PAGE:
Corneal nerve ends closely integrate with the corneal epithelial layers. A team led by Stephen Pflugfelder, Ph.D., and collaborators will investigate how disruptions to the corneal epithelial barrier influence corneal nerve health. In a rodent model of dry eye disease, the team will test whether preserving the corneal epithelial barrier prevents corneal signaling cascades that cause nerve damage.
Blink, lacrimation, and nociception: precision mapping and integrated atlas generation of corneal trigeminal afferents (EY034687)
Daniel Saban, Sina Farsiu, Jadee Neff, and Victor Perez Quinones, Duke University, and Anna Matynia and Igor Spigelman, University of California, Los Angeles
A team led by Danial Saban, Ph.D., is exploring corneal nerves that control blinking and tear production. Using multi-color microscopy and gene expression analyses, they will establish the presence and arrangement of nerve types in rodent and human cornea. Pairing this information with machine learning and artificial intelligence-based analysis, the team seeks to understand the molecular and structural forces that maintain tear film.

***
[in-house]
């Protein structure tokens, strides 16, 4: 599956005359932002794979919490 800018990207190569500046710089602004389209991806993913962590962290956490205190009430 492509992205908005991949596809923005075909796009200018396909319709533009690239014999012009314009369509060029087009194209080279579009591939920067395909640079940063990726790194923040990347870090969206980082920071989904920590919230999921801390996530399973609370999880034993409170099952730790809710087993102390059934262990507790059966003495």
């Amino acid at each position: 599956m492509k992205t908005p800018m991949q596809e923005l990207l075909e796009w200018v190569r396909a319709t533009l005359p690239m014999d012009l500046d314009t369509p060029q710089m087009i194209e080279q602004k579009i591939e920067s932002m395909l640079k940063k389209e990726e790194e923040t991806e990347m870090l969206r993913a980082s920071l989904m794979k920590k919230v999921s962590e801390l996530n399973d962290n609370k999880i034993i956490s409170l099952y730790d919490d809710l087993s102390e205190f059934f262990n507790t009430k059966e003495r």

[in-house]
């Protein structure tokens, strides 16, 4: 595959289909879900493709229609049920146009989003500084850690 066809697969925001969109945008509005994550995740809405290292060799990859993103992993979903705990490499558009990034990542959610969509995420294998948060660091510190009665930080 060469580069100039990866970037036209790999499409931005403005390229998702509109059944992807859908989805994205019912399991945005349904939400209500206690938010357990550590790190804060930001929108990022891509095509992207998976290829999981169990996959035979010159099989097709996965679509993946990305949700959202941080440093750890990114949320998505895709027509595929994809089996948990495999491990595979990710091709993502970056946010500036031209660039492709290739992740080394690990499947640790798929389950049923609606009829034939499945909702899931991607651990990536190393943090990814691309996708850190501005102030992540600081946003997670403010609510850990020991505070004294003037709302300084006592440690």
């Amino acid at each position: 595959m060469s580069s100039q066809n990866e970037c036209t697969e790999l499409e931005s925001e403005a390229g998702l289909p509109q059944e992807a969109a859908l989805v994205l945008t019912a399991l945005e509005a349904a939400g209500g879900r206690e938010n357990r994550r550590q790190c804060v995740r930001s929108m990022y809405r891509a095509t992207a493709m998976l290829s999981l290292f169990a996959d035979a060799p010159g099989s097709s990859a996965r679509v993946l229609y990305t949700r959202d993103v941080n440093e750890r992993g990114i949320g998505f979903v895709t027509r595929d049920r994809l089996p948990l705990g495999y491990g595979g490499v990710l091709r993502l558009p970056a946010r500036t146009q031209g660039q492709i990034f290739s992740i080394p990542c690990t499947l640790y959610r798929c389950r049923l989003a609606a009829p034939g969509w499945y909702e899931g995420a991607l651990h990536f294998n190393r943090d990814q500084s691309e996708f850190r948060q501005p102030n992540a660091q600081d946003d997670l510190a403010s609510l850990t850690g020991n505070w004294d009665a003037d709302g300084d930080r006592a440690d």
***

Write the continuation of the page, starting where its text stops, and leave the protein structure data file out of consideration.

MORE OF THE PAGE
Assessing how ocular surface nerves, immune cells, and epithelial cells communicate to encourage neuro-immune homeostasis (EY034711)
Anthony St. Leger, Daniel Kaplan, Harinder Singh, Brian Davis, Yun Hongmin, Robert Shanks, Jishnu Das, and William Hawse, University of Pittsburgh
A team led by Anthony St. Leger, Ph.D., is investigating corneal surface nerves at a system level. Using an unbiased approach, the team aims to generate large, publicly available datasets with molecular, cellular, and functional corneal nerve data. They will also use a system known as DREADD (Designer Receptor Exclusively Activated by Designer Drugs) to directly stimulate individual classes of neurons, exploring the role of each neuronal cell type in the cornea. Using machine learning, the group will develop models of corneal nerve cell interaction to study sensation, tear film maintenance, and other functions.